WSU Continues Conversation on Race During Black History Month
OGDEN, Utah – In recognition of Black History Month, Weber State University’s Office of Diversity will host two film screenings and panel presentations that will challenge traditionally held views about American history, slavery and segregation, Feb. 13 at 9 a.m. and again at 5:30 p.m. in the Hurst Center Dumke Legacy Hall.
Loki Mulholland produced the award-winning documentary “The Uncomfortable Truth” to unravel his own family’s history of owning slaves and subsequently structuring institutions that benefitted Caucasians at the expense of people of color.
A documentary producer living in Utah, Mulholland was shocked and saddened by the role his family played in fostering racism. It was especially poignant because the family history he was most aware was that of his mother, Joan Trumpauer Mulholland. During the ’60s she was on the Ku Klux Klan’s most-wanted list for her participation in the Woolworth sit-in along with many other protests and marches.
Loki decided to tell his family’s story as a way of encouraging others to carefully examine their perceptions, biases and culpability in fostering institutional racial barriers.
The documentary is titled “The Uncomfortable Truth,” because it lays bare the many ways in which racism has been fostered and preserved.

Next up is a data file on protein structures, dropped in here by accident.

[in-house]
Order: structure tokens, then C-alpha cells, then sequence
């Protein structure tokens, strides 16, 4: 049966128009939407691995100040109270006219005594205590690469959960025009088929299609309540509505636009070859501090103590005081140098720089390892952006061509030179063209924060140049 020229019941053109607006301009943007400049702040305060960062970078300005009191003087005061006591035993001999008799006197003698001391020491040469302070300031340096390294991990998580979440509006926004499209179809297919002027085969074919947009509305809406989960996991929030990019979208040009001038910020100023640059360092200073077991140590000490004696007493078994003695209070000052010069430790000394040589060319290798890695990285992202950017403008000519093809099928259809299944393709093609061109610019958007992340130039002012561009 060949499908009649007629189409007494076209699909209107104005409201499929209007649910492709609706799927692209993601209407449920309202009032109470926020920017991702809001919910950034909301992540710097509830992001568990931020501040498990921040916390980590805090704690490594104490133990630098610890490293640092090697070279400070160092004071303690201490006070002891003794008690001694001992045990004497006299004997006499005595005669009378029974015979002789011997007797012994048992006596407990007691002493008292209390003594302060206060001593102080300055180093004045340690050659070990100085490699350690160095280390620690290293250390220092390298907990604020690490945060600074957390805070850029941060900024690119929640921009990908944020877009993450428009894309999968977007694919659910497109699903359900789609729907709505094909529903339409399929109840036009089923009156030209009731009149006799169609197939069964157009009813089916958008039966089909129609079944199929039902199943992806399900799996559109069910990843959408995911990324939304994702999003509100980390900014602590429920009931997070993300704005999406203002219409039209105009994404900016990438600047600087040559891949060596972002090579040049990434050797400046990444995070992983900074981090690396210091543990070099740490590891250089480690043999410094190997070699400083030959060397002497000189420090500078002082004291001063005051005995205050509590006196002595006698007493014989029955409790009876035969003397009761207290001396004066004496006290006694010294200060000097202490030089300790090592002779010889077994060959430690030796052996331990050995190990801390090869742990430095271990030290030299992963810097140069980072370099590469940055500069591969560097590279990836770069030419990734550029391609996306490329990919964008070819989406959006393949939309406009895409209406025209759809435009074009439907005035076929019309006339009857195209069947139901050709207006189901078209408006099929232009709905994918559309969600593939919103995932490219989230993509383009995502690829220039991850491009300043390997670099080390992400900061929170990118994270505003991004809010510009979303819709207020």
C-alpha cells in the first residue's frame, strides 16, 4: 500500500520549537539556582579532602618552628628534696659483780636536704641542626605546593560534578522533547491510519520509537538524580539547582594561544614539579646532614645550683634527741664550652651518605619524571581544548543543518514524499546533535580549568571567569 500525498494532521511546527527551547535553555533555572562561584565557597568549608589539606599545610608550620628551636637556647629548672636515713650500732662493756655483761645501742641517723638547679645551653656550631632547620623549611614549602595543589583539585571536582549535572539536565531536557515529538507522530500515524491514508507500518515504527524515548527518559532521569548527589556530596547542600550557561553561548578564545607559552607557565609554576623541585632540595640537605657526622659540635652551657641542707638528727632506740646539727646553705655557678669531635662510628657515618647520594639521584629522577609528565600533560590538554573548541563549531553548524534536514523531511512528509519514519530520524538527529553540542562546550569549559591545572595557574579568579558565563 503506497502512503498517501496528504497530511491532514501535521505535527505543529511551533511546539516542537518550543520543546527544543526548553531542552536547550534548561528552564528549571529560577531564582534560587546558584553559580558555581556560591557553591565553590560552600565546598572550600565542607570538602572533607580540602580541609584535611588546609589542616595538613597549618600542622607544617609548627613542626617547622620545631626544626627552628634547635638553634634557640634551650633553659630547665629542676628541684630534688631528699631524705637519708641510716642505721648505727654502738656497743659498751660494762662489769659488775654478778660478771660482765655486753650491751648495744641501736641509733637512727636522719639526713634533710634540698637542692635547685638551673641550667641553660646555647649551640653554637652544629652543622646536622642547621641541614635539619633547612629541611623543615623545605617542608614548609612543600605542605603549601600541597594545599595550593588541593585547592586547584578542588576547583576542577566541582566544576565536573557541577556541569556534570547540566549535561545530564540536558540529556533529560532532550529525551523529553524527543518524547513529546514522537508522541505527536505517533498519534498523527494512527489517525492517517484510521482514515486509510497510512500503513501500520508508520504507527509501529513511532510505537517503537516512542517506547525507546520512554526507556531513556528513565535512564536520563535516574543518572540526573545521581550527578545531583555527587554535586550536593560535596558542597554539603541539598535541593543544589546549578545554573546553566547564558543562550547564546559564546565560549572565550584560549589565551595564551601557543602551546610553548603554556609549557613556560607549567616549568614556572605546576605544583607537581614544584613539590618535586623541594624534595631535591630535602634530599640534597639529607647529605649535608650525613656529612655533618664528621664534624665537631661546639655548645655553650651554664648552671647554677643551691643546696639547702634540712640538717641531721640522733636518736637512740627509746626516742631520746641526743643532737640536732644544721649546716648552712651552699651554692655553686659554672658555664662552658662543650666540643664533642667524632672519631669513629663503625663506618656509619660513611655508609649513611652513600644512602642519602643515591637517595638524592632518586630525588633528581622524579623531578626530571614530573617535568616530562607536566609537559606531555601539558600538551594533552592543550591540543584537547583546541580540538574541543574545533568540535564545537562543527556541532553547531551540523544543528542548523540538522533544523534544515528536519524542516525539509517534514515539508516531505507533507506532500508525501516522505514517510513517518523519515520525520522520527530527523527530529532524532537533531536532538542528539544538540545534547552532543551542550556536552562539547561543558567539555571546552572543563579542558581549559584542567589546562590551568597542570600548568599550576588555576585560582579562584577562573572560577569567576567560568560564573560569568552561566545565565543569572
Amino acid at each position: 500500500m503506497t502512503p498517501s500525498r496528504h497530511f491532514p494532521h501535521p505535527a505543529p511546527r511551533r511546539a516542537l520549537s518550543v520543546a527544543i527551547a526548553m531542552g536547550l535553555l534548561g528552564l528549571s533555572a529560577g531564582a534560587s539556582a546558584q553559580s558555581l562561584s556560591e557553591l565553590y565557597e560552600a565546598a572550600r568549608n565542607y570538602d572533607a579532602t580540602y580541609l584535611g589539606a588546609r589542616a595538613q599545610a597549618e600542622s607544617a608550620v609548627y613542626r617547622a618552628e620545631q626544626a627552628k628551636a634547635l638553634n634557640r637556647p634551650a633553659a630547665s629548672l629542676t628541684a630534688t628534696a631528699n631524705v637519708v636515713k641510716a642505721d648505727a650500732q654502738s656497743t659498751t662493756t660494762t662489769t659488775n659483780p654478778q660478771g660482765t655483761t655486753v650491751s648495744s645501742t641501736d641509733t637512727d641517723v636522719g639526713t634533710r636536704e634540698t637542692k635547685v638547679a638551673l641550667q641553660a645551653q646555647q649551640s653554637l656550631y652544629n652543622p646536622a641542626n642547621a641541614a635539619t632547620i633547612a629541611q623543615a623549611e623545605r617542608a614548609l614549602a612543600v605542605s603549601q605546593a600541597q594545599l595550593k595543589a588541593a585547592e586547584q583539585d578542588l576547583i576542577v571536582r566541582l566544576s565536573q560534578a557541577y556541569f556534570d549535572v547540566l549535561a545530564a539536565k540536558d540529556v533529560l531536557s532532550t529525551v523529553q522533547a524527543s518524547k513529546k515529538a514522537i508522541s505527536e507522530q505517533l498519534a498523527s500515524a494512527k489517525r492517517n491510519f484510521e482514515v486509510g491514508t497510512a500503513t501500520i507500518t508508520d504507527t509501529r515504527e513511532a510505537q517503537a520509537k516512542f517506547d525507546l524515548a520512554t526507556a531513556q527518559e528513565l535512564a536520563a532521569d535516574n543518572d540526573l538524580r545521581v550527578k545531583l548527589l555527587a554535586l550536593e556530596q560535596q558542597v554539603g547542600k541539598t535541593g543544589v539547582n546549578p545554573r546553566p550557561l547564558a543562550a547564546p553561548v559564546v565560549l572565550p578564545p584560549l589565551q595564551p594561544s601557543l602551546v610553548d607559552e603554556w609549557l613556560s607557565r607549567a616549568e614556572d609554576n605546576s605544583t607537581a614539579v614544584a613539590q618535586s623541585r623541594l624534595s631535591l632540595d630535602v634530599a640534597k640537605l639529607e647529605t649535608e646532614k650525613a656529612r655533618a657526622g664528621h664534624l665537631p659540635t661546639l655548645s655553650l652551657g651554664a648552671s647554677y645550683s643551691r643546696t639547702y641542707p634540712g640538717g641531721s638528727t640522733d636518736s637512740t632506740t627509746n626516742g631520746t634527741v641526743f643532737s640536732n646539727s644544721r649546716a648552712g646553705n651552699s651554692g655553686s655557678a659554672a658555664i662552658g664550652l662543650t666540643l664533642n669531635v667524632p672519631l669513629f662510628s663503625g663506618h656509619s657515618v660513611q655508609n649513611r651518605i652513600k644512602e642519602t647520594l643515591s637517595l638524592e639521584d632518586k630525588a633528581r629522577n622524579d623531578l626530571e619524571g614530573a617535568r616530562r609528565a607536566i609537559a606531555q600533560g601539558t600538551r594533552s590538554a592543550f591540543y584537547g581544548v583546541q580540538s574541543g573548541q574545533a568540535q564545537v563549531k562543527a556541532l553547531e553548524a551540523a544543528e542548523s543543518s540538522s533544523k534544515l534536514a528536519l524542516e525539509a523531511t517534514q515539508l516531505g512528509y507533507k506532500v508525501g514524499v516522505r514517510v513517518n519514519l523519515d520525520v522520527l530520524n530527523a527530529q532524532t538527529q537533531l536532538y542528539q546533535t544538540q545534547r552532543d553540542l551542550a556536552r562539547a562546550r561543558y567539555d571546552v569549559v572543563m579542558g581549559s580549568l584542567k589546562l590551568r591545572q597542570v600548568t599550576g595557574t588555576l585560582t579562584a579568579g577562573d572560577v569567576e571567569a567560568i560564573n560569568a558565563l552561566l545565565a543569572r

“It’s about a starting line set so far back by the policies of white supremacy that you can’t even see it,” Loki explains in the film.
Loki with his mother Joan and Luvaghn Brown, a civil rights activist and Freedom Rider, are traveling the country to talk about their personal experiences.
Weber State’s events titled, “America’s Role in Black History: A Town Hall Conversation about Race,” are part of a series of conversations WSU began hosting in July 2016, following several police shootings, where people of color were killed.
The 9 a.m. event will include a shortened screening of the documentary followed by a panel discussion. The evening event will feature the entire documentary and include a light meal and panel discussion. Both events are free and open to the public.
“The payoff to our conversations is when we come together and people who have not participated in the dialogue previously show up and say, ‘I didn’t realize the extent to which racism occurs. I thought we were past that. I thought we were post-racial, but I’m recognizing that’s not the case.’” said Adrienne Andrews, WSU’s associate vice president for diversity. “In other words, people are moving from willful blindness to recognize the lived realities of communities of color. That’s a critical starting point.”
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